Republican’s Tweet Revenge
Taylor Buley, 01.13.10, 4:50 PM ETBurlingame, Calif. –
Compared with Barack Obama’s campaign romance with social networking technologies like Twitter, Republican presidential hopeful John McCain was quite the luddite. His sending of telegrams likely didn’t help the senator gain any tech-savvy street cred.
Since the campaign ended, the technological tables appear to have turned. According to a new study being released Thursday, Republican Congressmen are much more active on Twitter than their Democratic counterparts. And the member of Congress with the largest number of followers on Twitter? None other than Arizona Sen. John McCain. No one in Congress comes close to McCain’s million-strong following.
Political revenge can be so tweet.
The mashup study, “Twongress: The Power of Twitter in Congress,” is authored by Mark Senak, a policy wonk at public relations firm Fleishman Hillard. It profiles the behavior of politicians in both the House and Senate. Senak cross-referenced active members of Congress identified by SourceWatch as having Twitter accounts with a free Twitter analysis tool called Twitalyzer that measures things like authority and influence.
The research showed that in the House of Representatives, Republicans are far more prolific, sending out 29,162 Tweets through early January, five times as many micro messages as their Democratic counterparts. In the Senate, Republicans’ 6,310 tweets outnumber Democrats’ by a far smaller 35% margin.
Because Republican Congressmen tweet more often, more people subscribe, or “follow,” their Twitter feeds. Thanks in part to lots of Twitter activity from groups like Top Conservatives On Twitter (TCOT), Republicans occupy 18 of the top 20 spots in terms of followers on Twitter. Republicans “follow” people back, too–or at least more than Democrats. The study says they subscribe to more people’s feeds by a factor of 10.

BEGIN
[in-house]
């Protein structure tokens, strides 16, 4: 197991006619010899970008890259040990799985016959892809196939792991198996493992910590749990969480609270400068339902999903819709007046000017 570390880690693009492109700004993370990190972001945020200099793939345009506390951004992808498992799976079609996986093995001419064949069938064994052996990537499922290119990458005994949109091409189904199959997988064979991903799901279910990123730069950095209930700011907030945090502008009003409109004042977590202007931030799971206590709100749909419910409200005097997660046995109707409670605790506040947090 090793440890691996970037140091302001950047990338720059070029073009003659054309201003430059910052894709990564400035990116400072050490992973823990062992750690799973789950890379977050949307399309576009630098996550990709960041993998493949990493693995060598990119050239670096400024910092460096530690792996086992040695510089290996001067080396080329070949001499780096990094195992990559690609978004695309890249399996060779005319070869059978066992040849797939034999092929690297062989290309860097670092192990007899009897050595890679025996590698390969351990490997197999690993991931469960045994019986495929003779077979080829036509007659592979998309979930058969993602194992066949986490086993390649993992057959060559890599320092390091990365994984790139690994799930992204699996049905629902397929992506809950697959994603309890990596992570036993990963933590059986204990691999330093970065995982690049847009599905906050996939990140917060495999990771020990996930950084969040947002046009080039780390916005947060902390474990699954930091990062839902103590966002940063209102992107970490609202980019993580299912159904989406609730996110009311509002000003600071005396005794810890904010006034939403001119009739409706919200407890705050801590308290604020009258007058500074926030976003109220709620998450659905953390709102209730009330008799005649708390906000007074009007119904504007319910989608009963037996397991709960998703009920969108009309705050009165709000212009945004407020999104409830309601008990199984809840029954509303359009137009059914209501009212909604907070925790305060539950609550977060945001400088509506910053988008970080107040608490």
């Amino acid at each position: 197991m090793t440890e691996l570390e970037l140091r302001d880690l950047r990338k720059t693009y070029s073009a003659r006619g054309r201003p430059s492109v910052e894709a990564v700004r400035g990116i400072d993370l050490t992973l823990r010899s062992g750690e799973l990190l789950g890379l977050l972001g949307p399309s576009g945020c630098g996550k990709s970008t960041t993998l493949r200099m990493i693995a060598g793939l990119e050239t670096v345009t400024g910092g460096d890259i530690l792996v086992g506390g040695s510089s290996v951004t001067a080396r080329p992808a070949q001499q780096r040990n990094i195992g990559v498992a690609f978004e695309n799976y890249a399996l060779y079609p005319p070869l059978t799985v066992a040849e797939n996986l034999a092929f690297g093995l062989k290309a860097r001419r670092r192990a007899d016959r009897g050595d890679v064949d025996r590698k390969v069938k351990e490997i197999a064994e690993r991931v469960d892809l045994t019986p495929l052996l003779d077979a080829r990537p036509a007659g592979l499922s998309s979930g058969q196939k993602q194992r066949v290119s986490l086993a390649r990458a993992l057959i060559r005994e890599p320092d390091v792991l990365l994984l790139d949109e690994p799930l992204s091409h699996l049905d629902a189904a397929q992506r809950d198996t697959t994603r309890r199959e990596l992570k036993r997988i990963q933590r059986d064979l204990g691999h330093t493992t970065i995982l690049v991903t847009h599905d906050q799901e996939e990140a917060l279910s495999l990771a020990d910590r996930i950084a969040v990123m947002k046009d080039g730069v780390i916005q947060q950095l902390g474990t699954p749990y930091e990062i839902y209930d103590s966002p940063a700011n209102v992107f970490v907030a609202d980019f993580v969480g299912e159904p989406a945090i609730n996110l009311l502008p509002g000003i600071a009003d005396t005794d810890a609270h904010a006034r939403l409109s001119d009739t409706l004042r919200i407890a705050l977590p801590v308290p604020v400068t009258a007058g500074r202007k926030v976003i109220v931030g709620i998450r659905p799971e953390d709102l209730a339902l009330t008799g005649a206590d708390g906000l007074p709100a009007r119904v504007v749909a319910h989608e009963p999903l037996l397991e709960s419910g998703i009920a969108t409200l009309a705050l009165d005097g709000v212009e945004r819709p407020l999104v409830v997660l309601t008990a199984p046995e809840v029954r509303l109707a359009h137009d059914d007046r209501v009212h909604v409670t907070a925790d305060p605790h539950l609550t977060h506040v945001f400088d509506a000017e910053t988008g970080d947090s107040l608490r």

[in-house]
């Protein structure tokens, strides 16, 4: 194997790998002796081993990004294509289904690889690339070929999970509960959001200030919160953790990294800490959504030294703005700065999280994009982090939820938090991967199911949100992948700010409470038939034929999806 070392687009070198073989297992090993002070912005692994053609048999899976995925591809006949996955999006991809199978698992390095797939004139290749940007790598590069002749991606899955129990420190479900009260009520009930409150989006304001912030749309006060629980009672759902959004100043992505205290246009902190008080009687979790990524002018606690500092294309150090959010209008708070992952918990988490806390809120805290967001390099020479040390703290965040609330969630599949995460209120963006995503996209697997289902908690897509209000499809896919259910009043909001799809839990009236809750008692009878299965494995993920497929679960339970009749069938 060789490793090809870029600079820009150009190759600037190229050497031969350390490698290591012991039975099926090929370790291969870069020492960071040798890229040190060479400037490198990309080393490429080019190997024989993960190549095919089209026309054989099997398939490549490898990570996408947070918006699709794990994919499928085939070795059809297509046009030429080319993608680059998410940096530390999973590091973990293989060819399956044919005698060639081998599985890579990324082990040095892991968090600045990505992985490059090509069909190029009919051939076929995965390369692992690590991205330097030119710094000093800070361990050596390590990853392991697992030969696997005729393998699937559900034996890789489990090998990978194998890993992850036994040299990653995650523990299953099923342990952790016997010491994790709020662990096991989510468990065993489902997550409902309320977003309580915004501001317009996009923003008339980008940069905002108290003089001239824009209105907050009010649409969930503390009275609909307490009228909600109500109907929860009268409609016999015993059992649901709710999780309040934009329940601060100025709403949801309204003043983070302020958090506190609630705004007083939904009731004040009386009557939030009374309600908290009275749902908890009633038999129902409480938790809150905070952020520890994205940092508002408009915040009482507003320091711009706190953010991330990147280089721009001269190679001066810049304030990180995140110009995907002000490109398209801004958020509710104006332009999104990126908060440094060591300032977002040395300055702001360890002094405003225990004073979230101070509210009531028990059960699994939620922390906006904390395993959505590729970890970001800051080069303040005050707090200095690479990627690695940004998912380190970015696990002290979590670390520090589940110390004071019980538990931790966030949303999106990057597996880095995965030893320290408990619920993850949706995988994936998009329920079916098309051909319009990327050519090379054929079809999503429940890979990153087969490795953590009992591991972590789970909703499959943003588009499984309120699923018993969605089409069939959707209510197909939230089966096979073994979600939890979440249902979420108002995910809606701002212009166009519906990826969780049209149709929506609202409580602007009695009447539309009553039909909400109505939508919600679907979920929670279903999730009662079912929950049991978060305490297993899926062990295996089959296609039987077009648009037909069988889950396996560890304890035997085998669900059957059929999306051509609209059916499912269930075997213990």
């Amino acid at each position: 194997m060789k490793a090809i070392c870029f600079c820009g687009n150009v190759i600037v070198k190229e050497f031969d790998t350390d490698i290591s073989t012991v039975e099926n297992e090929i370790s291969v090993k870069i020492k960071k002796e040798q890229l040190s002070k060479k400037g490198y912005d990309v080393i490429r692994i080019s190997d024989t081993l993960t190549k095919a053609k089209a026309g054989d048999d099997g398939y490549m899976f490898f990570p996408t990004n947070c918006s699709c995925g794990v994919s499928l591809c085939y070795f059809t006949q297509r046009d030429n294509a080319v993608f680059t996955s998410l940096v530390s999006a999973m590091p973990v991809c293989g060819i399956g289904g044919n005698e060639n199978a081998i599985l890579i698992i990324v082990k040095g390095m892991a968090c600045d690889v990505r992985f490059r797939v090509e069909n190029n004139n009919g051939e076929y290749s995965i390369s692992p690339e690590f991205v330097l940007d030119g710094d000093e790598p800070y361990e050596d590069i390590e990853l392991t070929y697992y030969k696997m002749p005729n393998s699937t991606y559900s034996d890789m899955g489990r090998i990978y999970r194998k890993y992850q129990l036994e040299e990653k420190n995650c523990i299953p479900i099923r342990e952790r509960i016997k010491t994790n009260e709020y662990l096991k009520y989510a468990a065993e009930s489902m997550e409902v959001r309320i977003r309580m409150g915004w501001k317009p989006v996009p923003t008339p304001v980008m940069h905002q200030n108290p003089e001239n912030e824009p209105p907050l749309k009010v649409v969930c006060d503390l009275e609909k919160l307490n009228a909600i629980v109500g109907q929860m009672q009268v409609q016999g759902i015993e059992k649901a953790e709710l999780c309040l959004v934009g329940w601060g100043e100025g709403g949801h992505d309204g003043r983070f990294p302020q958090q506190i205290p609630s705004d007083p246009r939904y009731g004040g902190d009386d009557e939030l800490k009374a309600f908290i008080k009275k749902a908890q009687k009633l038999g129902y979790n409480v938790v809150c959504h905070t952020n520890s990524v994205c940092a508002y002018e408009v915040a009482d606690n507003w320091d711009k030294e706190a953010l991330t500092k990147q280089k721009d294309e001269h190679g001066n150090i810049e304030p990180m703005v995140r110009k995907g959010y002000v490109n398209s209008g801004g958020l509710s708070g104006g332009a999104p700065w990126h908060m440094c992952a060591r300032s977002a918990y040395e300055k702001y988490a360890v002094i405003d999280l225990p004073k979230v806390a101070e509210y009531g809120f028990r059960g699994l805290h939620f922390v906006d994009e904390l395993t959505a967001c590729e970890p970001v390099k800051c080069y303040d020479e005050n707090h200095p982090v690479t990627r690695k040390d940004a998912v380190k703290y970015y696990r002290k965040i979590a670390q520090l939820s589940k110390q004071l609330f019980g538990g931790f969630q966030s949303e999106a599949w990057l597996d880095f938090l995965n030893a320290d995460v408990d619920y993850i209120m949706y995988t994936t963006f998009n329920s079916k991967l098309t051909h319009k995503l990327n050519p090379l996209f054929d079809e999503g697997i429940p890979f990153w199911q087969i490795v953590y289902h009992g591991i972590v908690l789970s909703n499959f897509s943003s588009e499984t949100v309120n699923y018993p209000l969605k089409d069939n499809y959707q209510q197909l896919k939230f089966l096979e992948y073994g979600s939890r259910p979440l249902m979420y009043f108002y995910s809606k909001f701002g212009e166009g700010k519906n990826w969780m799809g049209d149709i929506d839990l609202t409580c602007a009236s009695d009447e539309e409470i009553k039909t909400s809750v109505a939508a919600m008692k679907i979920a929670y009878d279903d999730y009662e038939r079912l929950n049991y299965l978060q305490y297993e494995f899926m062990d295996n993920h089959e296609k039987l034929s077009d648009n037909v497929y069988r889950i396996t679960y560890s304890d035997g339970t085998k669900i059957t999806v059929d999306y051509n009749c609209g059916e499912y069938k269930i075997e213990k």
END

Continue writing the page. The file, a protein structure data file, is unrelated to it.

Author Senak theorizes that the shift toward Republican twittering is more a reflection of the fact that Republicans have had to become more resourceful and inventive in the way they communicate with constituents and media than it is of any big cultural sea change on either side of the aisle. One other possibility: marginalized Republicans are looking to commiserate with other conservatives.
South Carolina Republican Sen. Jim DeMint had the most clout and influence in the Senate, according to Twitalyzer. In the House, Ohio Congressman John Boehner had the most followers, and Florida representative Ileana Ros-Lehtinen led in overall clout and influence.
The study’s sample is small, since not every member of Congress is on Twitter and not all those on Twitter are active enough to be analyzed. But the data suggest–even if somewhat unscientifically–that while all politicians are good at keeping on message, if that message is a tweet, it’s most likely from a Republican.